Jeep Grand Cherokee Trailhawk 2018 road test review
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Big, well appointed and unsurprisingly capable when the going gets rough, this premium SUV nonetheless has a few quirks to be aware of.
Road test report: Ernest Litera
Jeep's recent history has been about diversification. Despite a name that resonates with toughness in military combat, today's Jeep Grand Cherokee line-up ranges from family adventures to raw emotive performance.
An eight-model line-up starts with a more conventional two-wheel-drive SUV, the 3.6-litre petrol Laredo from $47,500 plus on road costs, and tops out with the high-performance 6.2-litre petrol V8 SRT Trackhawk from $134,900.
The electric power steering is great on a rough bush track, but woefully vague and insensitive on the freeway.
In the middle of the range sits the Trailhawk which, as its name suggests, is the model best equipped to tackle the worst off-road conditions. Therein lies a conundrum: there are aspects of the Trailhawk's design and features that are orientated to off-road driving, which in some instances are to the detriment of everyday use, and visa-versa.
For example, the electric power steering is overly isolated from bump feedback, which is great on a rough bush track, but woefully vague and insensitive on the freeway. Equally disconcerting is the throttle response. It can lurch from a dull crawl to a sudden surge of turbo power if drivers are less than sensitive with inputs. Good launch feel in a heavy vehicle is one thing; however, the lack of smooth transition from fuel-saving shut-off on overrun to a turbo-charged pickup surge is not what you want on a difficult track.
Overall, the Jeep Grand Cherokee Trailhawk is a smart, well-equipped and nicely presented 4x4 wagon. It features a comprehensive list of safety equipment and a five-star ANCAP rating, together with practicality in accommodation, storage compartments, load-carrying space and child seat installation.
Warnings, cameras and intervention systems abound, and not always in a reassuring manner
From the outside it looks no larger than the competition, but step inside and it feels decidedly more substantial, albeit almost boxed in by its thick-set pillars, narrow glass and dark, chunky trim, which emphasise bulk. Outward vision can be an issue, and there's also a lot for drivers to take in.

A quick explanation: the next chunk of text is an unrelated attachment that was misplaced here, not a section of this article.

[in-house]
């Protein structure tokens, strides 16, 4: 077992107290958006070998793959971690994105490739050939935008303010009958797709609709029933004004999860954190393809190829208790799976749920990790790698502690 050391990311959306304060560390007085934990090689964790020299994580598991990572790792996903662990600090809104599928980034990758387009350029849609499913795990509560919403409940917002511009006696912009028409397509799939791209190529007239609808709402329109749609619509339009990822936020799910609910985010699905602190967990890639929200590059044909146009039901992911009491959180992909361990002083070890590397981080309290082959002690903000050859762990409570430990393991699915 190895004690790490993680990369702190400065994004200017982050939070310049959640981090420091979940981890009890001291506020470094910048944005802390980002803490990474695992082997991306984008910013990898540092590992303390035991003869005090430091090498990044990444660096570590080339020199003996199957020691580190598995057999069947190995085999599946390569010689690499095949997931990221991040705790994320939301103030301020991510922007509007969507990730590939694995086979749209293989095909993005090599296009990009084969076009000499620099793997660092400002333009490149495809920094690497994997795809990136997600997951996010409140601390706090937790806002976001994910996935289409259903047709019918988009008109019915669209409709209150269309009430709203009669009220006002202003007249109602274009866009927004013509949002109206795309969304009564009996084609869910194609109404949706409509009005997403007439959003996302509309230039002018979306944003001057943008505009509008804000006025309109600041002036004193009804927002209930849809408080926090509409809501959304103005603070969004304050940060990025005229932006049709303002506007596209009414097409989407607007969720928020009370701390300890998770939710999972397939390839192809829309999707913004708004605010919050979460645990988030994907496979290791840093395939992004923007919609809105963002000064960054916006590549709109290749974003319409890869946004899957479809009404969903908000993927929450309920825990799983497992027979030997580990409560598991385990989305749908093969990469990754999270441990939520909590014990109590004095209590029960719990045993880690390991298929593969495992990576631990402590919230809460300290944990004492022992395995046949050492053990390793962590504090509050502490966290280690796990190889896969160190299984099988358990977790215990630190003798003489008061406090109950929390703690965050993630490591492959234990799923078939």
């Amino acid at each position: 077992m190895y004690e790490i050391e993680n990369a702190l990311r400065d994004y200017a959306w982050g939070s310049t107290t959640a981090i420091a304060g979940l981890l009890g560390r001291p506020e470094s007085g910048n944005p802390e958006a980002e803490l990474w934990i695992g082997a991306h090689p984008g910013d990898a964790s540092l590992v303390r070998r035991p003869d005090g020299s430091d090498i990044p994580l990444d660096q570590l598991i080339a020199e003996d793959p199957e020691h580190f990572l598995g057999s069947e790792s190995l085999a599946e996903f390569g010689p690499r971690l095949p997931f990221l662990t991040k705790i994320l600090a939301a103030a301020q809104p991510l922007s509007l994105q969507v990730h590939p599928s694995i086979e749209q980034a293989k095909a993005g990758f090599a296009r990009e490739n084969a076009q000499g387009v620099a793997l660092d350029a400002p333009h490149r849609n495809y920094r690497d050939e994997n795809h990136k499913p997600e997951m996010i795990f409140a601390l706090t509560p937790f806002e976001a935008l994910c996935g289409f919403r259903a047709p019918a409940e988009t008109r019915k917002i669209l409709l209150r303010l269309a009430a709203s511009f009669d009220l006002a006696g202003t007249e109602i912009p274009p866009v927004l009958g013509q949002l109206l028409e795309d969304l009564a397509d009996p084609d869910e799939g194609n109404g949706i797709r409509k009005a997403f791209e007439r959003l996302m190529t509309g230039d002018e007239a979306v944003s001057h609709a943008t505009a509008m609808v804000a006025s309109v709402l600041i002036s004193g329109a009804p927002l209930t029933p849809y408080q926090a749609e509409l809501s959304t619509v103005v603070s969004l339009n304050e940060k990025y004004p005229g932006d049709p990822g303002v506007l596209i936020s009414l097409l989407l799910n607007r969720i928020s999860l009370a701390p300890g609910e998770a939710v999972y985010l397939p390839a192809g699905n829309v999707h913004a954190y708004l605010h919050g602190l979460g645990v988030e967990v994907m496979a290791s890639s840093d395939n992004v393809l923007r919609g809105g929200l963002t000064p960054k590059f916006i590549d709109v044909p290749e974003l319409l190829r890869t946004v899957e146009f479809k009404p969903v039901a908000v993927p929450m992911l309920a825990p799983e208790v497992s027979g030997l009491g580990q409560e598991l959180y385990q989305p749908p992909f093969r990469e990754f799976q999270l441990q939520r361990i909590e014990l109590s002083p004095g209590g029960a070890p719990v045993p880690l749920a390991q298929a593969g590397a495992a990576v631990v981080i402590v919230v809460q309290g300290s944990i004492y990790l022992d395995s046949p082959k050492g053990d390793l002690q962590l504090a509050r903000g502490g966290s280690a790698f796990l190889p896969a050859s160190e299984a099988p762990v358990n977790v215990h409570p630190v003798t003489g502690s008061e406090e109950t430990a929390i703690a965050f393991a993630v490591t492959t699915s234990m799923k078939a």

Multiple functions are available in stepped computer programs, along with the 8.4-inch touch screen and a comprehensive array of switches and controls. Curiously, an audio volume controller has been omitted from the steering wheel. Warnings, cameras and intervention systems abound, and not always in a reassuring manner. Hyperactive parking sensors can be distracting, as is the blind spot warning being activated when using the indicator in a multi-lane turn.
Familiarisation will be the driver's first task, followed by finding somewhere to put your left foot, as the transmission housing significantly compromises the footwell space, which also houses an antiquated foot-operated park brake.
Nicely separated from the busy dash and dominating the centre console are the Trailhawk's full range of electronically selectable off-road controls. Included are four different track surface conditions - high/low range, crawl speed, and hill descent with paddle shift control.
The Trailhawk employs Jeep's most advanced 'Quadra-Drive 11' 4x4 system with an electronic limited-slip rear diff, Quadra-Lift air suspension for 260-millimetre ground clearance, underbody skid plates and Kevlar-reinforced Goodyear tyres. Tyre pressure sensors and readout are invaluable for a 4x4 touring wagon.
Power comes exclusively from a 3.0-litre V6 turbo-diesel offering 184kW of power and an impressive 570Nm of torque delivered from just 2000rpm, via a conventional eight-speed automatic. It's more than sufficient to make the Trailhawk's not-inconsiderable 2340-kilogram kerb weight feel quite lively in daily use, and there's certainly adequate grunt to handle the 3500-kilogram braked towing capacity. Fuel economy in empty commuting form ranged between 8.1 and 10.1 L/100km.
Overall, the Trailhawk is a smart, well-equipped and nicely presented 4x4 wagon.
The cabin presentation, apart from a dodgy glovebox lid in our test vehicle, is smart and upmarket, with front-seat occupants riding in well contoured, heated and fully electrically adjustable Nappa leather seats with perforated suede inserts. The rear seats are also heated and air vents, pockets, overhead lighting and easy child seat access are also thoughtfully included. Although not particularly spacious, the rear is more than adequate for adult comfort - yet thick pillars plus dark glass and trim continue the closed-in feeling.
One real eye opener is the Trailhawk's cargo volume, particularly when employing the 60/40 split-fold rear seat. Its square walls, hard and flat floor, power socket and spotlights in the powered tailgate are a joy for anyone who needs to carry stuff. True to its 4x4 mantra, there's a full-size alloy spare and tools under the rear floor.
We note scheduled service intervals for the diesel have been extended to 20,000 kilometres or 12 months, while petrol models are at 15,000 kilometres. This is at odds with general servicing recommendations for vehicles travelling in arduous outback conditions. According to Jeep, they are also putting a concerted effort into building a larger stock of spare parts, a more rapid supply and distribution network, and reducing servicing costs. Clearly these are issues that have previously niggled owners travelling in remote areas.
Emotive, accommodating, well equipped and more than competent off-road, the Jeep Grand Cherokee Trailhawk scores consistently well in its overall star ratings, which glosses over myriad niggles that make it less satisfying to live with.
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